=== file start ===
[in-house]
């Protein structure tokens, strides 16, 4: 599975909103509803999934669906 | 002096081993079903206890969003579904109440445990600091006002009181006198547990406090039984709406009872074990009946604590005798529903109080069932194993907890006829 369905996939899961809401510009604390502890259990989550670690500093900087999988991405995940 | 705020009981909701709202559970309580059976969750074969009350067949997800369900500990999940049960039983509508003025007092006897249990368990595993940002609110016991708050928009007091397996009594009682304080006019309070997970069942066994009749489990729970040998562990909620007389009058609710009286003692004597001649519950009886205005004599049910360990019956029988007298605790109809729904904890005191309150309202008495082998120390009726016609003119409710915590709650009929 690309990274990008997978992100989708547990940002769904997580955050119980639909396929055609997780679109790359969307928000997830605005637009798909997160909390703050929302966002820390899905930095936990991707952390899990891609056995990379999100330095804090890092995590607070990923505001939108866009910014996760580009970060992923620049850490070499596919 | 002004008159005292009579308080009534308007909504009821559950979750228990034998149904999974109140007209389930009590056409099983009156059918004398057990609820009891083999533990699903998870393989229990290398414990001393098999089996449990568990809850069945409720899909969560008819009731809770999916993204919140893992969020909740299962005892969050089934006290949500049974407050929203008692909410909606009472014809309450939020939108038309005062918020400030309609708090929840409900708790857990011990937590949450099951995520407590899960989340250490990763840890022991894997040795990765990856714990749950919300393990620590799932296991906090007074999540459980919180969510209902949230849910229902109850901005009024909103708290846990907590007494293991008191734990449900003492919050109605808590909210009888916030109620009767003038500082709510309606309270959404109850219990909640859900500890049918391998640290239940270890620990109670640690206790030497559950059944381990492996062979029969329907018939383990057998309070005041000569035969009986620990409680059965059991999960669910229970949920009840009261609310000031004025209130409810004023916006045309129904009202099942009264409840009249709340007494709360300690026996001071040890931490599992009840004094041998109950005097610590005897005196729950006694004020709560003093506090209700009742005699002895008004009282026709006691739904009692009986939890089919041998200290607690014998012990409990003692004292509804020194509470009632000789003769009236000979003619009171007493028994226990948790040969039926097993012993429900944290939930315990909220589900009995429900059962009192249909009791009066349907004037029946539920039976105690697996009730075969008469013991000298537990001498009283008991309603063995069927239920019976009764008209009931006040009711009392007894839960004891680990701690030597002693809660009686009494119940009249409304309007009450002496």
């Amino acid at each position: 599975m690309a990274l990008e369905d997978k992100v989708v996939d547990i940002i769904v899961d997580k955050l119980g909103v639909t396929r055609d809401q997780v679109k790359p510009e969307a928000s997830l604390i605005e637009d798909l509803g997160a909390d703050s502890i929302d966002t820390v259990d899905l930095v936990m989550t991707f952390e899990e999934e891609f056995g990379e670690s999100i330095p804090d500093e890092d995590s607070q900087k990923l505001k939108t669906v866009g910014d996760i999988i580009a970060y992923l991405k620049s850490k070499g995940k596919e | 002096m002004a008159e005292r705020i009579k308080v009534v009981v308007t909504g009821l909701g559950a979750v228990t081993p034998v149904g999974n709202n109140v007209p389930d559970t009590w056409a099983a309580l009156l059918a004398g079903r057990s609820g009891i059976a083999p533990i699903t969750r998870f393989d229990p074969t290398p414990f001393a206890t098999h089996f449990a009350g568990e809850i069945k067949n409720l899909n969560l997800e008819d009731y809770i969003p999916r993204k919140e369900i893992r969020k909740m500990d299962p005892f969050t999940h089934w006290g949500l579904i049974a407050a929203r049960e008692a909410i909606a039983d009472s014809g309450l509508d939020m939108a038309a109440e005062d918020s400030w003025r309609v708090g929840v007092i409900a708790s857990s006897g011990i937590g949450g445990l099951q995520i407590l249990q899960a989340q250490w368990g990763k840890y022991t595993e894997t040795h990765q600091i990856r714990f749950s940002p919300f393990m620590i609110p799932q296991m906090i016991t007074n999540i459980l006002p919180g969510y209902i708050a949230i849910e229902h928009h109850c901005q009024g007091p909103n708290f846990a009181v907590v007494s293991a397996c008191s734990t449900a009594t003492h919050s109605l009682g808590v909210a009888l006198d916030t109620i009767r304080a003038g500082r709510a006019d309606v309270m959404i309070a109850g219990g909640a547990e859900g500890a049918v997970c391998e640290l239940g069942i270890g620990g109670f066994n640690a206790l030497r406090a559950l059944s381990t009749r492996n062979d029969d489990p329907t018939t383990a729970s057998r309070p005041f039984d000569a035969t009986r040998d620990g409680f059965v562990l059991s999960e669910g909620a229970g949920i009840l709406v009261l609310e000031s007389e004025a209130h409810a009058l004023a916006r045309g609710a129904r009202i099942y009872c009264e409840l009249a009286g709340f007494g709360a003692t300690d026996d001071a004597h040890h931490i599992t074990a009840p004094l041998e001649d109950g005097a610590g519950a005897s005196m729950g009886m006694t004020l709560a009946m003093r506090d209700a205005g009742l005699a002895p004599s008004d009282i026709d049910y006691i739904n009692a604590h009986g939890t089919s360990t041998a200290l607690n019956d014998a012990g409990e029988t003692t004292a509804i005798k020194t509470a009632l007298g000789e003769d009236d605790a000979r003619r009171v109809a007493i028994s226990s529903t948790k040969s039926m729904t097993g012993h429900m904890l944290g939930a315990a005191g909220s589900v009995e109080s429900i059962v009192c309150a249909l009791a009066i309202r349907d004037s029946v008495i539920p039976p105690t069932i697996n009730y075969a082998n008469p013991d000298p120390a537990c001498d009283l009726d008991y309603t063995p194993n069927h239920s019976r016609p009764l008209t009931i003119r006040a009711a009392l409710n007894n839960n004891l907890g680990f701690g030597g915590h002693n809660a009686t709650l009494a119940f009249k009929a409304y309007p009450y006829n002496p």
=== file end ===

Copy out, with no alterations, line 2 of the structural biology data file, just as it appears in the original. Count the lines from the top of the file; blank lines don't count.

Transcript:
């Protein structure tokens, strides 16, 4: 599975909103509803999934669906 | 002096081993079903206890969003579904109440445990600091006002009181006198547990406090039984709406009872074990009946604590005798529903109080069932194993907890006829 369905996939899961809401510009604390502890259990989550670690500093900087999988991405995940 | 705020009981909701709202559970309580059976969750074969009350067949997800369900500990999940049960039983509508003025007092006897249990368990595993940002609110016991708050928009007091397996009594009682304080006019309070997970069942066994009749489990729970040998562990909620007389009058609710009286003692004597001649519950009886205005004599049910360990019956029988007298605790109809729904904890005191309150309202008495082998120390009726016609003119409710915590709650009929 690309990274990008997978992100989708547990940002769904997580955050119980639909396929055609997780679109790359969307928000997830605005637009798909997160909390703050929302966002820390899905930095936990991707952390899990891609056995990379999100330095804090890092995590607070990923505001939108866009910014996760580009970060992923620049850490070499596919 | 002004008159005292009579308080009534308007909504009821559950979750228990034998149904999974109140007209389930009590056409099983009156059918004398057990609820009891083999533990699903998870393989229990290398414990001393098999089996449990568990809850069945409720899909969560008819009731809770999916993204919140893992969020909740299962005892969050089934006290949500049974407050929203008692909410909606009472014809309450939020939108038309005062918020400030309609708090929840409900708790857990011990937590949450099951995520407590899960989340250490990763840890022991894997040795990765990856714990749950919300393990620590799932296991906090007074999540459980919180969510209902949230849910229902109850901005009024909103708290846990907590007494293991008191734990449900003492919050109605808590909210009888916030109620009767003038500082709510309606309270959404109850219990909640859900500890049918391998640290239940270890620990109670640690206790030497559950059944381990492996062979029969329907018939383990057998309070005041000569035969009986620990409680059965059991999960669910229970949920009840009261609310000031004025209130409810004023916006045309129904009202099942009264409840009249709340007494709360300690026996001071040890931490599992009840004094041998109950005097610590005897005196729950006694004020709560003093506090209700009742005699002895008004009282026709006691739904009692009986939890089919041998200290607690014998012990409990003692004292509804020194509470009632000789003769009236000979003619009171007493028994226990948790040969039926097993012993429900944290939930315990909220589900009995429900059962009192249909009791009066349907004037029946539920039976105690697996009730075969008469013991000298537990001498009283008991309603063995069927239920019976009764008209009931006040009711009392007894839960004891680990701690030597002693809660009686009494119940009249409304309007009450002496």